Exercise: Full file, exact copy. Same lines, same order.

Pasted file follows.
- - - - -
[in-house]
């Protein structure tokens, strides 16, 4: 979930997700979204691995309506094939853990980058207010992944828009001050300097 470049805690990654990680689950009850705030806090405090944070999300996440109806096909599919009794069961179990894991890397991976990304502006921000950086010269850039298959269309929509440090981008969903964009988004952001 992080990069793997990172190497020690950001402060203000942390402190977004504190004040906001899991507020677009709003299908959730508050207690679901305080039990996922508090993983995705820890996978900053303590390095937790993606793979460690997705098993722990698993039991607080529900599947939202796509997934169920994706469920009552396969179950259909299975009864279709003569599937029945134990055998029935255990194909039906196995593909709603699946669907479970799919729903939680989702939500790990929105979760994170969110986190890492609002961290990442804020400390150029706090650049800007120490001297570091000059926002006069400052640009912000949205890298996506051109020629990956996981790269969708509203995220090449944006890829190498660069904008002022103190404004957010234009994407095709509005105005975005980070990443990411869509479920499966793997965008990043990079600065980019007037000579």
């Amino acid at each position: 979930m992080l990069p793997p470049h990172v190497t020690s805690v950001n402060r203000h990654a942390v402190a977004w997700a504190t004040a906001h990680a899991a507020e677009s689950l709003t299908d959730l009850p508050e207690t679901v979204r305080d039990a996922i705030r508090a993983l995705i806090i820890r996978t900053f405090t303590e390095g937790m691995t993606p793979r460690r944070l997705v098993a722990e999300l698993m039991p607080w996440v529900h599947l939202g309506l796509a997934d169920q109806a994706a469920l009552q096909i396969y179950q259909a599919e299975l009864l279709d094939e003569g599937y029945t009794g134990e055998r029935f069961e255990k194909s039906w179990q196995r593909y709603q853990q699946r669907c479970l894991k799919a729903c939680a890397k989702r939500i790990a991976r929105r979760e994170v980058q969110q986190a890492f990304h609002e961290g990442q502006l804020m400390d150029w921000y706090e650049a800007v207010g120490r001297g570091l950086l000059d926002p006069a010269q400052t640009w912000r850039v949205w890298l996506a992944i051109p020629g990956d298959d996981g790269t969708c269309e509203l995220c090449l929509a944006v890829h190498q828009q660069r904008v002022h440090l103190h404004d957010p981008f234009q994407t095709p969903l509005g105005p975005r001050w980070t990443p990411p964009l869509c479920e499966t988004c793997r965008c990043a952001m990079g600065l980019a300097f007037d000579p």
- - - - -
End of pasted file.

[in-house]
């Protein structure tokens, strides 16, 4: 979930997700979204691995309506094939853990980058207010992944828009001050300097 470049805690990654990680689950009850705030806090405090944070999300996440109806096909599919009794069961179990894991890397991976990304502006921000950086010269850039298959269309929509440090981008969903964009988004952001 992080990069793997990172190497020690950001402060203000942390402190977004504190004040906001899991507020677009709003299908959730508050207690679901305080039990996922508090993983995705820890996978900053303590390095937790993606793979460690997705098993722990698993039991607080529900599947939202796509997934169920994706469920009552396969179950259909299975009864279709003569599937029945134990055998029935255990194909039906196995593909709603699946669907479970799919729903939680989702939500790990929105979760994170969110986190890492609002961290990442804020400390150029706090650049800007120490001297570091000059926002006069400052640009912000949205890298996506051109020629990956996981790269969708509203995220090449944006890829190498660069904008002022103190404004957010234009994407095709509005105005975005980070990443990411869509479920499966793997965008990043990079600065980019007037000579």
């Amino acid at each position: 979930m992080l990069p793997p470049h990172v190497t020690s805690v950001n402060r203000h990654a942390v402190a977004w997700a504190t004040a906001h990680a899991a507020e677009s689950l709003t299908d959730l009850p508050e207690t679901v979204r305080d039990a996922i705030r508090a993983l995705i806090i820890r996978t900053f405090t303590e390095g937790m691995t993606p793979r460690r944070l997705v098993a722990e999300l698993m039991p607080w996440v529900h599947l939202g309506l796509a997934d169920q109806a994706a469920l009552q096909i396969y179950q259909a599919e299975l009864l279709d094939e003569g599937y029945t009794g134990e055998r029935f069961e255990k194909s039906w179990q196995r593909y709603q853990q699946r669907c479970l894991k799919a729903c939680a890397k989702r939500i790990a991976r929105r979760e994170v980058q969110q986190a890492f990304h609002e961290g990442q502006l804020m400390d150029w921000y706090e650049a800007v207010g120490r001297g570091l950086l000059d926002p006069a010269q400052t640009w912000r850039v949205w890298l996506a992944i051109p020629g990956d298959d996981g790269t969708c269309e509203l995220c090449l929509a944006v890829h190498q828009q660069r904008v002022h440090l103190h404004d957010p981008f234009q994407t095709p969903l509005g105005p975005r001050w980070t990443p990411p964009l869509c479920e499966t988004c793997r965008c990043a952001m990079g600065l980019a300097f007037d000579p």